Restoring & Protecting Sand Run Metro Park (Part I)

This is the first in a series of posts about upcoming grant-funded improvements to protect the roads, trails and wildlife of a well-loved park.

As the park district’s oldest and busiest park, Sand Run Metro Park is getting some much-needed love beginning this summer. With the help of an external grant from the Clean Ohio fund, Summit Metro Parks is making several infrastructure and ecological improvements to Sand Run over the coming months.

These improvements aren’t always in plain view, but they are critical to Sand Run’s long-term sustainability. And while construction will cause a temporary inconvenience for pedestrians and drivers, it will ultimately benefit the public by improving conditions in the stream for fish and other aquatic life and protecting the park’s roads and trails.

This Clean Ohio grant funding will help the park district replace pipe culverts with structures that allow fish and wildlife to pass under Sand Run Parkway, create riffle structures and deeper pool habitats for fish, and overcome one of three major fish migration barriers along the stream. In addition to this funding for these ecological improvements, Summit Metro Parks has also received a grant from the Ohio Emergency Management Agency and Federal Emergency Management Agency (FEMA) to begin infrastructure improvements to protect the park’s road, utilities and buildings.

Sand Run stream includes several man-made impediments to fish migration.

Sand Run Metro Park and its namesake stream are facing two significant challenges:

  1. Because the Sand Run is located in an area that has been highly developed with homes, shopping centers and roads, stormwater runoff has created significant erosion in the park and destabilized the stream’s banks.
  2. Over the decades, infrastructure such as roads, culverts and pipelines have been built as the surrounding communities were developed, creating migration barriers that make it extremely difficult for fish to travel freely throughout the waterway.
The failing pedestrian bridge is closed and the Jogging Trail has been temporarily rerouted around it.

Phase 1 — Ecological Improvements: It’s not often that a project addresses both an ecological need and an infrastructure necessity, but the first phase of our efforts to restore Sand Run does just that. With Clean Ohio grant funding, SMP will remove a bridge in need of repairs located along the Jogging Trail and replace it with a larger culvert running under Sand Run Parkway. This will create a more sustainable long-term solution while also allowing fish and other critters to travel more freely in this section of the stream.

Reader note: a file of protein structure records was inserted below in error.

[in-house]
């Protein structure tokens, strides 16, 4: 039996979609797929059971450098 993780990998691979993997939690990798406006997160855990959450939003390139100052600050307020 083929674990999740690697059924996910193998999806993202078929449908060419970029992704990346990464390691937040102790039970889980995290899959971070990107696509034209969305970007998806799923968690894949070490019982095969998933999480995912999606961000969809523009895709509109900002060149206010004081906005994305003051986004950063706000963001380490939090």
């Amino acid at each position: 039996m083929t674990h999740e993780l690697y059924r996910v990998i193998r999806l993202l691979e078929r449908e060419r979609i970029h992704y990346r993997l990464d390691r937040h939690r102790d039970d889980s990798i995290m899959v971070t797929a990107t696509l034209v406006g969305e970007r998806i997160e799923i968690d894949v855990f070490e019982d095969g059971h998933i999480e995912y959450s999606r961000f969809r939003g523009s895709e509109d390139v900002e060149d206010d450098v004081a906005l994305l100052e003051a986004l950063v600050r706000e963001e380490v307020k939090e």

The existing small culvert and Jogging Trail bridge will be removed and replaced with a larger culvert. The trail will pass over the new culvert, eliminating the need for a pedestrian bridge and creating a wildlife corridor under the roadway.

Completing this work safely will require temporary closure of both the Jogging Trail and Sand Run Parkway between Revere Rd. and Sand Run Rd. The closure will begin June 20 and continue for approximately three months. The parking lots at Old Portage, Lone Spruce, Wadsworth and Shadowfield Areas remain open. The Jogging Trail also remains open between Sand Run Rd. and Portage Path, and pedestrians are invited to use the portion of Sand Run Parkway between Portage Path and Merriman Rd., which is currently closed to vehicle traffic.

Additional projects funded by the Clean Ohio grant include creating a fish migration pathway at the railroad bridge near Riverview Road, addressing stream bank stabilization throughout the park, and installing several fish habitat structures within the stream.

Phase 2 — Infrastructure Improvements: In the next phase of work, Summit Metro Parks will utilize funding from the Ohio Emergency Management Agency and FEMA to protect the roads, buildings, trails and other infrastructure of Sand Run Metro Park.

Phase 3 — Watershed Improvements: You can help! In the coming years, Summit Metro Parks will implement a suite of educational programming and tools to assist homeowners and businesses within the watershed reduce their stormwater runoff.

Sunrise on Sand Run Parkway

This article is the first in a series to keep Summit County residents informed on progress towards restoring and protecting Sand Run Metro Park. Stay tuned for updates and tips for getting involved!

Summit Metro Parks manages 14,000 acres, 16 parks and more than 150 miles of trails. Find more at www.summitmetroparks.org.

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